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Sorafenib is used in the treatment of liver cancer, kidney cancer and thyroid cancer.

How it works

In patients with cancer, a change in DNA (genetic material) triggers a signal which produces abnormal cancer cells. Sorafenib blocks this signal, and thus stops the production of these cancer cells.

Common side effects

Fatigue, Nausea, Loss of appetite, Diarrhoea, Abdominal pain, Hair loss, Weight loss, Rash, Hand-foot syndrome

Available Medicine

  • ₹8880
    Natco Pharma Ltd
    1 variant(s)
  • ₹1710
    Cipla Ltd
    1 variant(s)
  • ₹233692
    Bayer Pharmaceuticals Pvt Ltd
    1 variant(s)

Expert advice

  • Inform the doctor if you are suffering from high blood pressure, bleeding problems, chest pain, heart problems (prolongation of QT interval), kidney problems other than kidney cancer, or liver disease; if you are going to have a surgery or have been recently operated upon.
  • Seek immediate medical attention if you experience chest pain, severe dizziness, fainting, sweating or shortness of breath, blood in your urine or stools, abnormal vaginal bleeding, severe stomach pain, coughing up blood, or any bleeding that will not stop while receiving treatment with Sorafenib.
  • Tell your doctor if you are or planning to become pregnant or are breastfeeding, sorafenib may decrease fertility in men and women.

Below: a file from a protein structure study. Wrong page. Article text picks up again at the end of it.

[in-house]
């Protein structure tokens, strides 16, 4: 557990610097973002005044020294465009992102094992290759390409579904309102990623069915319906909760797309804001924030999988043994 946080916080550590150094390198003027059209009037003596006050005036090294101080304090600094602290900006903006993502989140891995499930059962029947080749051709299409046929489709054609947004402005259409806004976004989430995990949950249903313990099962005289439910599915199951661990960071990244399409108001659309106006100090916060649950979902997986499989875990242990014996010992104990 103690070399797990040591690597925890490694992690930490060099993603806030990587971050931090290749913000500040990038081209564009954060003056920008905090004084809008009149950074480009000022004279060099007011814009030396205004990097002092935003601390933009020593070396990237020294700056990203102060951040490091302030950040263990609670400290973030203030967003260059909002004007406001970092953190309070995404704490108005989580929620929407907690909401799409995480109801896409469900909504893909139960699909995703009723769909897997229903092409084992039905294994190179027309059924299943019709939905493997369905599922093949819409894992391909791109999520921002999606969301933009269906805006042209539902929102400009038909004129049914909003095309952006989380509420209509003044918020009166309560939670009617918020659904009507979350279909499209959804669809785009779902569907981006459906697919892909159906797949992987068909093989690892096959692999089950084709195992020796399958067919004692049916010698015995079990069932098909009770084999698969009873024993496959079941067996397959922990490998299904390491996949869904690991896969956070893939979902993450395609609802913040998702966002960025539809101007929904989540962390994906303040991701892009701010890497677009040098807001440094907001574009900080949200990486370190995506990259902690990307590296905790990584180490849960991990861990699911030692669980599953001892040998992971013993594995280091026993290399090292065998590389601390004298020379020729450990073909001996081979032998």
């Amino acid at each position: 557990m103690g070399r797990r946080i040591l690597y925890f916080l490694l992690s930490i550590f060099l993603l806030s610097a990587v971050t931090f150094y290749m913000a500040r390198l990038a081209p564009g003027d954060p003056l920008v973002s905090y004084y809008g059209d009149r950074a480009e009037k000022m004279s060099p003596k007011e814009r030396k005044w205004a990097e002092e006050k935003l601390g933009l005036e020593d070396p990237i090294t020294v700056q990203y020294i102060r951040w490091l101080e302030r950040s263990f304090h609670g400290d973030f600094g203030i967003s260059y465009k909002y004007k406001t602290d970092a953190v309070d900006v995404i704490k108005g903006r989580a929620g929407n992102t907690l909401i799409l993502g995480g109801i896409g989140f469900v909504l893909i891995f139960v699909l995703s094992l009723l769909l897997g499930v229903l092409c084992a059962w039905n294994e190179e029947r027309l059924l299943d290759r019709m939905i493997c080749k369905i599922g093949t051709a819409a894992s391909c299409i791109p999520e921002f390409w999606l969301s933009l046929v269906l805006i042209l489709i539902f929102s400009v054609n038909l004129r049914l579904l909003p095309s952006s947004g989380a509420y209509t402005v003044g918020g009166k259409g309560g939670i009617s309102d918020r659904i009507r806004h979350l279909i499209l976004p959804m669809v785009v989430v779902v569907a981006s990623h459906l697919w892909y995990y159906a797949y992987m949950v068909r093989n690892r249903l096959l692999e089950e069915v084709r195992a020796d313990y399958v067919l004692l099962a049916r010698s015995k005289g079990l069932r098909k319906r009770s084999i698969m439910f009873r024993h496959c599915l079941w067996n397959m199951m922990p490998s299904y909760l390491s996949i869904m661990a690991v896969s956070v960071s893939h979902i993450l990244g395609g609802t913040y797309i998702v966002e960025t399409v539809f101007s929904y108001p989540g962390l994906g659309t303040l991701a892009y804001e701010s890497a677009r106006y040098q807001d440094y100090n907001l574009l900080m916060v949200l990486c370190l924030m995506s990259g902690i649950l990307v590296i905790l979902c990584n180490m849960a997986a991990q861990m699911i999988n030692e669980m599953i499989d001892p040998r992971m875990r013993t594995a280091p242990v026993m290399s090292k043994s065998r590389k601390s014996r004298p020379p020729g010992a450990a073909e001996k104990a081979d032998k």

• You may need frequent monitoring of fluid balance and electrolytes if you are at risk of renal dysfunction; monitoring of blood calcium levels and thyroid hormones if you are suffering from thyroid cancer.

Frequently asked questions



Is sorafenib effective in chemotherapy?
Sorafenib is effective in chemotherapy of liver, kidney and thyroid cancer


Is sorafenib cytotoxic?
Sorafenib is a cytotoxic agent


How is sorafenib taken/administered?
Sorafenib is administered orally in the form of two tablets of 200 mg twice a day (total daily dose of 800 mg) on empty stomach at least 1 hour before or 2 hours after eating

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What does sorafenib target?
Sorafenib targets the cancer cells to stop their growth and proliferation.

Content on this page was last updated on 05 April, 2017, by Dr. Varun Gupta (MD Pharmacology)